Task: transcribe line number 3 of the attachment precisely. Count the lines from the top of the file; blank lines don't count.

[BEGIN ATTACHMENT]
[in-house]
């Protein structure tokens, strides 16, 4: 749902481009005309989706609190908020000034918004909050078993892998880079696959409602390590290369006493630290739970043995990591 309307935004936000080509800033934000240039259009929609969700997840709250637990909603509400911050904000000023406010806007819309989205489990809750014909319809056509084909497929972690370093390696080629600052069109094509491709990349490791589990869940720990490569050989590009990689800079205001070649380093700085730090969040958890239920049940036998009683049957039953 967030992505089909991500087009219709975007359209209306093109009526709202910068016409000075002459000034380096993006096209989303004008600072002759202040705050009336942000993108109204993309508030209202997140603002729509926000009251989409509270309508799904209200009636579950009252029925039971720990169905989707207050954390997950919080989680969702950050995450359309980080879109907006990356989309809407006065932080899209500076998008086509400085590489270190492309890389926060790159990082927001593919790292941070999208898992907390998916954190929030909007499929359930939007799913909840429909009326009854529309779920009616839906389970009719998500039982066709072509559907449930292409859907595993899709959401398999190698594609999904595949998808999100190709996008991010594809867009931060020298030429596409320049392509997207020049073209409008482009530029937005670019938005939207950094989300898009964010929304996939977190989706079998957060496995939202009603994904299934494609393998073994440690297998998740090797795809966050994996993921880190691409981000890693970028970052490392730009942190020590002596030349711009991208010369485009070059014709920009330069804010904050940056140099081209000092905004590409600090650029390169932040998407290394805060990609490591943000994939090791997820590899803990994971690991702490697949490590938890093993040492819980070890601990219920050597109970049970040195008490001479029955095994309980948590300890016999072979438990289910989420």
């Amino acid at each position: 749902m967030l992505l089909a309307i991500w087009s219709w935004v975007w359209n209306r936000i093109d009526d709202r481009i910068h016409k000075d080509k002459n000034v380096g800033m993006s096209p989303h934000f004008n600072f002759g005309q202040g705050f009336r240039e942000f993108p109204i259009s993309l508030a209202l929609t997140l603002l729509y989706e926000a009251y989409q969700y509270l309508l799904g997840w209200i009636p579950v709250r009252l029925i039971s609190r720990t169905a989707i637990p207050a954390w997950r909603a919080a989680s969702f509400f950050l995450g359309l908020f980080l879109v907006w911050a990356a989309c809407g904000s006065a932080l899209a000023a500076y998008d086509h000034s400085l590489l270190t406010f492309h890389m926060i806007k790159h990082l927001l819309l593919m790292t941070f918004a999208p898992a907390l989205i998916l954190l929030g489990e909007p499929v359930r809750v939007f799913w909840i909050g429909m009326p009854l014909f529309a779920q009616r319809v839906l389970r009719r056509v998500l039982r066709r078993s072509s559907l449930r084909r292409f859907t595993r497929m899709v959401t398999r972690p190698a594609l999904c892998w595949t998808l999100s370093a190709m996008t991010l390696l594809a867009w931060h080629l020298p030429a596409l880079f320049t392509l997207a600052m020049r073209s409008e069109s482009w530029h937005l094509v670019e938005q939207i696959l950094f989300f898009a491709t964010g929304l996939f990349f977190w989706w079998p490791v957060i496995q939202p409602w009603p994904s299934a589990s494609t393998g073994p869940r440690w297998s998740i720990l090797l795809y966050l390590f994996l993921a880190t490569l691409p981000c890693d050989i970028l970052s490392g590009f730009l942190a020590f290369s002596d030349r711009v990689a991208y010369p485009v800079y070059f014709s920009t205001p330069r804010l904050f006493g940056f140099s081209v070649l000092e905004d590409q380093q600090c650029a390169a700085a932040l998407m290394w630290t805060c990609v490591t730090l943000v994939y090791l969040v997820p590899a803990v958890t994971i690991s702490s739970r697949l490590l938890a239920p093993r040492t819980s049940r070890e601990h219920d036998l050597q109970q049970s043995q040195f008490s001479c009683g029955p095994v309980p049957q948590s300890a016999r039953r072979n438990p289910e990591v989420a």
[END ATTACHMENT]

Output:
């Amino acid at each position: 749902m967030l992505l089909a309307i991500w087009s219709w935004v975007w359209n209306r936000i093109d009526d709202r481009i910068h016409k000075d080509k002459n000034v380096g800033m993006s096209p989303h934000f004008n600072f002759g005309q202040g705050f009336r240039e942000f993108p109204i259009s993309l508030a209202l929609t997140l603002l729509y989706e926000a009251y989409q969700y509270l309508l799904g997840w209200i009636p579950v709250r009252l029925i039971s609190r720990t169905a989707i637990p207050a954390w997950r909603a919080a989680s969702f509400f950050l995450g359309l908020f980080l879109v907006w911050a990356a989309c809407g904000s006065a932080l899209a000023a500076y998008d086509h000034s400085l590489l270190t406010f492309h890389m926060i806007k790159h990082l927001l819309l593919m790292t941070f918004a999208p898992a907390l989205i998916l954190l929030g489990e909007p499929v359930r809750v939007f799913w909840i909050g429909m009326p009854l014909f529309a779920q009616r319809v839906l389970r009719r056509v998500l039982r066709r078993s072509s559907l449930r084909r292409f859907t595993r497929m899709v959401t398999r972690p190698a594609l999904c892998w595949t998808l999100s370093a190709m996008t991010l390696l594809a867009w931060h080629l020298p030429a596409l880079f320049t392509l997207a600052m020049r073209s409008e069109s482009w530029h937005l094509v670019e938005q939207i696959l950094f989300f898009a491709t964010g929304l996939f990349f977190w989706w079998p490791v957060i496995q939202p409602w009603p994904s299934a589990s494609t393998g073994p869940r440690w297998s998740i720990l090797l795809y966050l390590f994996l993921a880190t490569l691409p981000c890693d050989i970028l970052s490392g590009f730009l942190a020590f290369s002596d030349r711009v990689a991208y010369p485009v800079y070059f014709s920009t205001p330069r804010l904050f006493g940056f140099s081209v070649l000092e905004d590409q380093q600090c650029a390169a700085a932040l998407m290394w630290t805060c990609v490591t730090l943000v994939y090791l969040v997820p590899a803990v958890t994971i690991s702490s739970r697949l490590l938890a239920p093993r040492t819980s049940r070890e601990h219920d036998l050597q109970q049970s043995q040195f008490s001479c009683g029955p095994v309980p049957q948590s300890a016999r039953r072979n438990p289910e990591v989420a």